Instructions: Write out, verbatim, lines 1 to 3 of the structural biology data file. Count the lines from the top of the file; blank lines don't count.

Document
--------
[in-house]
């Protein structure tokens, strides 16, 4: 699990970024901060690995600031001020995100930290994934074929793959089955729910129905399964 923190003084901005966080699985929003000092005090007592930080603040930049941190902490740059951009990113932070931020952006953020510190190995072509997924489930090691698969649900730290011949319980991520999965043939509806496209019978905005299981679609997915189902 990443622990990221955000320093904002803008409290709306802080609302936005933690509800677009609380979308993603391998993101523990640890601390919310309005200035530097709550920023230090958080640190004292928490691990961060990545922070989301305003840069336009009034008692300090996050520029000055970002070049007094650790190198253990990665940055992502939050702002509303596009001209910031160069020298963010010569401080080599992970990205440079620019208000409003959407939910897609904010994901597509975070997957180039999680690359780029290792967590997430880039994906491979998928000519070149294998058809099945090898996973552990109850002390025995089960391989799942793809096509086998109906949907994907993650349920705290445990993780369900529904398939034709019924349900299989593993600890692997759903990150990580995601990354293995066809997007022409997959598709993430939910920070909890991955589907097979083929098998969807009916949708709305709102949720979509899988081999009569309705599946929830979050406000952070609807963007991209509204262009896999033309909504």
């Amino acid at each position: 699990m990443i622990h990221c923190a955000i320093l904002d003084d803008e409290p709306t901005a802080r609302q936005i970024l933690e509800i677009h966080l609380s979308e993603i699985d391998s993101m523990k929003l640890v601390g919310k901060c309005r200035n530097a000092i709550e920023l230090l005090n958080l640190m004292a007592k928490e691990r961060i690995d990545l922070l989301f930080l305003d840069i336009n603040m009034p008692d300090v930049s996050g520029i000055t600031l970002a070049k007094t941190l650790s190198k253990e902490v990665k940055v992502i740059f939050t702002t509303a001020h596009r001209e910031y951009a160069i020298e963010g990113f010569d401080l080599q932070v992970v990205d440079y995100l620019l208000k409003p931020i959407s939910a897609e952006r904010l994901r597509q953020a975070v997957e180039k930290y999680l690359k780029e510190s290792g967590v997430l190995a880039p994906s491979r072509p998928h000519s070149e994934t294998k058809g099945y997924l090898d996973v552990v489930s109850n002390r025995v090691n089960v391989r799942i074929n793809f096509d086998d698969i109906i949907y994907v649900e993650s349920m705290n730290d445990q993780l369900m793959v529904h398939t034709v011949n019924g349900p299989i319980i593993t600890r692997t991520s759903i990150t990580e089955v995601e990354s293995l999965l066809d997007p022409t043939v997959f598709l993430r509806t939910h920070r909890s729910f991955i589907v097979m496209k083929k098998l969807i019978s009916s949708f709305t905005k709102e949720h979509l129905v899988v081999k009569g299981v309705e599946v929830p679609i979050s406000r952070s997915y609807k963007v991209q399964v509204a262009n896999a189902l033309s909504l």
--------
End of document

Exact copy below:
[in-house]
């Protein structure tokens, strides 16, 4: 699990970024901060690995600031001020995100930290994934074929793959089955729910129905399964 923190003084901005966080699985929003000092005090007592930080603040930049941190902490740059951009990113932070931020952006953020510190190995072509997924489930090691698969649900730290011949319980991520999965043939509806496209019978905005299981679609997915189902 990443622990990221955000320093904002803008409290709306802080609302936005933690509800677009609380979308993603391998993101523990640890601390919310309005200035530097709550920023230090958080640190004292928490691990961060990545922070989301305003840069336009009034008692300090996050520029000055970002070049007094650790190198253990990665940055992502939050702002509303596009001209910031160069020298963010010569401080080599992970990205440079620019208000409003959407939910897609904010994901597509975070997957180039999680690359780029290792967590997430880039994906491979998928000519070149294998058809099945090898996973552990109850002390025995089960391989799942793809096509086998109906949907994907993650349920705290445990993780369900529904398939034709019924349900299989593993600890692997759903990150990580995601990354293995066809997007022409997959598709993430939910920070909890991955589907097979083929098998969807009916949708709305709102949720979509899988081999009569309705599946929830979050406000952070609807963007991209509204262009896999033309909504």
């Amino acid at each position: 699990m990443i622990h990221c923190a955000i320093l904002d003084d803008e409290p709306t901005a802080r609302q936005i970024l933690e509800i677009h966080l609380s979308e993603i699985d391998s993101m523990k929003l640890v601390g919310k901060c309005r200035n530097a000092i709550e920023l230090l005090n958080l640190m004292a007592k928490e691990r961060i690995d990545l922070l989301f930080l305003d840069i336009n603040m009034p008692d300090v930049s996050g520029i000055t600031l970002a070049k007094t941190l650790s190198k253990e902490v990665k940055v992502i740059f939050t702002t509303a001020h596009r001209e910031y951009a160069i020298e963010g990113f010569d401080l080599q932070v992970v990205d440079y995100l620019l208000k409003p931020i959407s939910a897609e952006r904010l994901r597509q953020a975070v997957e180039k930290y999680l690359k780029e510190s290792g967590v997430l190995a880039p994906s491979r072509p998928h000519s070149e994934t294998k058809g099945y997924l090898d996973v552990v489930s109850n002390r025995v090691n089960v391989r799942i074929n793809f096509d086998d698969i109906i949907y994907v649900e993650s349920m705290n730290d445990q993780l369900m793959v529904h398939t034709v011949n019924g349900p299989i319980i593993t600890r692997t991520s759903i990150t990580e089955v995601e990354s293995l999965l066809d997007p022409t043939v997959f598709l993430r509806t939910h920070r909890s729910f991955i589907v097979m496209k083929k098998l969807i019978s009916s949708f709305t905005k709102e949720h979509l129905v899988v081999k009569g299981v309705e599946v929830p679609i979050s406000r952070s997915y609807k963007v991209q399964v509204a262009n896999a189902l033309s909504l």